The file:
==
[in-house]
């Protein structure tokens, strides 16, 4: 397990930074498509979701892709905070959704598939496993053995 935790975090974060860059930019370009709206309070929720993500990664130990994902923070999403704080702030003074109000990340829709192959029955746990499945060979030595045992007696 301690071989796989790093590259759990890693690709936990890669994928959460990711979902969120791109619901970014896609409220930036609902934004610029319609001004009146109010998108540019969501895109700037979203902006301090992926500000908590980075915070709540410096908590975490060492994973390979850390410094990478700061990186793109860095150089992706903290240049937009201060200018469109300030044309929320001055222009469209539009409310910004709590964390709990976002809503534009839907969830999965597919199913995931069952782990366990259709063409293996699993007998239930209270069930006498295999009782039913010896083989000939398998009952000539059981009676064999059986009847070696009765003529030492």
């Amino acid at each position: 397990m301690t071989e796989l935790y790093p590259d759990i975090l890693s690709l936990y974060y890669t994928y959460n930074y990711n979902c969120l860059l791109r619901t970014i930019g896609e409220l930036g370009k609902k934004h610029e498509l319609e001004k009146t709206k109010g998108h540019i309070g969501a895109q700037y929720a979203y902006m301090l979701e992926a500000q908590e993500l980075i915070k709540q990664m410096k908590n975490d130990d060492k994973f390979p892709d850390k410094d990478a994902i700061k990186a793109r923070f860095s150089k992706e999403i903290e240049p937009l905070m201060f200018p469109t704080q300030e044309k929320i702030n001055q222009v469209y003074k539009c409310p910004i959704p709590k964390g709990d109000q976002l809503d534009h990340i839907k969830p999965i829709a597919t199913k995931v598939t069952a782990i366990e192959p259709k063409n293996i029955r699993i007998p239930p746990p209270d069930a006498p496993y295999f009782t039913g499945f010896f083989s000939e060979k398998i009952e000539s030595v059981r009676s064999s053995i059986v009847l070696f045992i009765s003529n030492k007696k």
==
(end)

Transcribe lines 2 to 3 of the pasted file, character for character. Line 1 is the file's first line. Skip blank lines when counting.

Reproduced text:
């Protein structure tokens, strides 16, 4: 397990930074498509979701892709905070959704598939496993053995 935790975090974060860059930019370009709206309070929720993500990664130990994902923070999403704080702030003074109000990340829709192959029955746990499945060979030595045992007696 301690071989796989790093590259759990890693690709936990890669994928959460990711979902969120791109619901970014896609409220930036609902934004610029319609001004009146109010998108540019969501895109700037979203902006301090992926500000908590980075915070709540410096908590975490060492994973390979850390410094990478700061990186793109860095150089992706903290240049937009201060200018469109300030044309929320001055222009469209539009409310910004709590964390709990976002809503534009839907969830999965597919199913995931069952782990366990259709063409293996699993007998239930209270069930006498295999009782039913010896083989000939398998009952000539059981009676064999059986009847070696009765003529030492």
């Amino acid at each position: 397990m301690t071989e796989l935790y790093p590259d759990i975090l890693s690709l936990y974060y890669t994928y959460n930074y990711n979902c969120l860059l791109r619901t970014i930019g896609e409220l930036g370009k609902k934004h610029e498509l319609e001004k009146t709206k109010g998108h540019i309070g969501a895109q700037y929720a979203y902006m301090l979701e992926a500000q908590e993500l980075i915070k709540q990664m410096k908590n975490d130990d060492k994973f390979p892709d850390k410094d990478a994902i700061k990186a793109r923070f860095s150089k992706e999403i903290e240049p937009l905070m201060f200018p469109t704080q300030e044309k929320i702030n001055q222009v469209y003074k539009c409310p910004i959704p709590k964390g709990d109000q976002l809503d534009h990340i839907k969830p999965i829709a597919t199913k995931v598939t069952a782990i366990e192959p259709k063409n293996i029955r699993i007998p239930p746990p209270d069930a006498p496993y295999f009782t039913g499945f010896f083989s000939e060979k398998i009952e000539s030595v059981r009676s064999s053995i059986v009847l070696f045992i009765s003529n030492k007696k």